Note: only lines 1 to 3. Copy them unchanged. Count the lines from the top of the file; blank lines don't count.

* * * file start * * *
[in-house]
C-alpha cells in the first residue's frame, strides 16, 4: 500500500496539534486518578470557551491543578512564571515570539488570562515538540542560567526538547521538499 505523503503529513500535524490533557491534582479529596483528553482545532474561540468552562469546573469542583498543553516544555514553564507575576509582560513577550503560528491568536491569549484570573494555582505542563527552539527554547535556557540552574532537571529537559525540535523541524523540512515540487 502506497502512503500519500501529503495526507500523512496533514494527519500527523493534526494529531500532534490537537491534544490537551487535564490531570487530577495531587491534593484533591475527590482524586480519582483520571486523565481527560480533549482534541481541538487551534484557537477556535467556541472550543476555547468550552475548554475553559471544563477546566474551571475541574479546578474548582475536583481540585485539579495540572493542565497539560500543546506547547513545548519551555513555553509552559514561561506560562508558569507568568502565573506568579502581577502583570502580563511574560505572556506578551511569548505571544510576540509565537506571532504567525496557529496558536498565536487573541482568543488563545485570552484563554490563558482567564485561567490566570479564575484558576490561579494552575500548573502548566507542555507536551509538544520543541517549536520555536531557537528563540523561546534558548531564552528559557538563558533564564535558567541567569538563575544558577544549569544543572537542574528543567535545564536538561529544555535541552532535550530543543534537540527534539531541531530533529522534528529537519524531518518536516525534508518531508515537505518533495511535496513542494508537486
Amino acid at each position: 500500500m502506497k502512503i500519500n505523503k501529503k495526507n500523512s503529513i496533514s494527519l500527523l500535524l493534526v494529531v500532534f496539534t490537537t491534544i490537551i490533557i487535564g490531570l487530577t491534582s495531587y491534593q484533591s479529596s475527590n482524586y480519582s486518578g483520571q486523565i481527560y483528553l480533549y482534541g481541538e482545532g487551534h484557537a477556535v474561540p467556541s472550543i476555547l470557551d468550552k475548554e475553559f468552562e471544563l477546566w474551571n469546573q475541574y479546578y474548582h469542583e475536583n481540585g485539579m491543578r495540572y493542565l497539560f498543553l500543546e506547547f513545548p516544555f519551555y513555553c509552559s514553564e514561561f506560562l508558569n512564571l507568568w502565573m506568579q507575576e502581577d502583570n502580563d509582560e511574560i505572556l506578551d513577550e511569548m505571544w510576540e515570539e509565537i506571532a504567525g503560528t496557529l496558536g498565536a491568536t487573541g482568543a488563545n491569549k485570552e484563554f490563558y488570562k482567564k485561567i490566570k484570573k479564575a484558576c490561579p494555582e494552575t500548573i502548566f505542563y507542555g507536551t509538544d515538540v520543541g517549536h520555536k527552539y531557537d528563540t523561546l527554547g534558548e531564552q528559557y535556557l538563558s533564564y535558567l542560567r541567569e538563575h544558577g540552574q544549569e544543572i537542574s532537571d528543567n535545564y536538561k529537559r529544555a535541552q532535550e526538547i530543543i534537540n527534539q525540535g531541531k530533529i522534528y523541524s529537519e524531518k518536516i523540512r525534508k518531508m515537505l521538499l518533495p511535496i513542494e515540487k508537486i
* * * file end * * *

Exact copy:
[in-house]
C-alpha cells in the first residue's frame, strides 16, 4: 500500500496539534486518578470557551491543578512564571515570539488570562515538540542560567526538547521538499 505523503503529513500535524490533557491534582479529596483528553482545532474561540468552562469546573469542583498543553516544555514553564507575576509582560513577550503560528491568536491569549484570573494555582505542563527552539527554547535556557540552574532537571529537559525540535523541524523540512515540487 502506497502512503500519500501529503495526507500523512496533514494527519500527523493534526494529531500532534490537537491534544490537551487535564490531570487530577495531587491534593484533591475527590482524586480519582483520571486523565481527560480533549482534541481541538487551534484557537477556535467556541472550543476555547468550552475548554475553559471544563477546566474551571475541574479546578474548582475536583481540585485539579495540572493542565497539560500543546506547547513545548519551555513555553509552559514561561506560562508558569507568568502565573506568579502581577502583570502580563511574560505572556506578551511569548505571544510576540509565537506571532504567525496557529496558536498565536487573541482568543488563545485570552484563554490563558482567564485561567490566570479564575484558576490561579494552575500548573502548566507542555507536551509538544520543541517549536520555536531557537528563540523561546534558548531564552528559557538563558533564564535558567541567569538563575544558577544549569544543572537542574528543567535545564536538561529544555535541552532535550530543543534537540527534539531541531530533529522534528529537519524531518518536516525534508518531508515537505518533495511535496513542494508537486
Amino acid at each position: 500500500m502506497k502512503i500519500n505523503k501529503k495526507n500523512s503529513i496533514s494527519l500527523l500535524l493534526v494529531v500532534f496539534t490537537t491534544i490537551i490533557i487535564g490531570l487530577t491534582s495531587y491534593q484533591s479529596s475527590n482524586y480519582s486518578g483520571q486523565i481527560y483528553l480533549y482534541g481541538e482545532g487551534h484557537a477556535v474561540p467556541s472550543i476555547l470557551d468550552k475548554e475553559f468552562e471544563l477546566w474551571n469546573q475541574y479546578y474548582h469542583e475536583n481540585g485539579m491543578r495540572y493542565l497539560f498543553l500543546e506547547f513545548p516544555f519551555y513555553c509552559s514553564e514561561f506560562l508558569n512564571l507568568w502565573m506568579q507575576e502581577d502583570n502580563d509582560e511574560i505572556l506578551d513577550e511569548m505571544w510576540e515570539e509565537i506571532a504567525g503560528t496557529l496558536g498565536a491568536t487573541g482568543a488563545n491569549k485570552e484563554f490563558y488570562k482567564k485561567i490566570k484570573k479564575a484558576c490561579p494555582e494552575t500548573i502548566f505542563y507542555g507536551t509538544d515538540v520543541g517549536h520555536k527552539y531557537d528563540t523561546l527554547g534558548e531564552q528559557y535556557l538563558s533564564y535558567l542560567r541567569e538563575h544558577g540552574q544549569e544543572i537542574s532537571d528543567n535545564y536538561k529537559r529544555a535541552q532535550e526538547i530543543i534537540n527534539q525540535g531541531k530533529i522534528y523541524s529537519e524531518k518536516i523540512r525534508k518531508m515537505l521538499l518533495p511535496i513542494e515540487k508537486i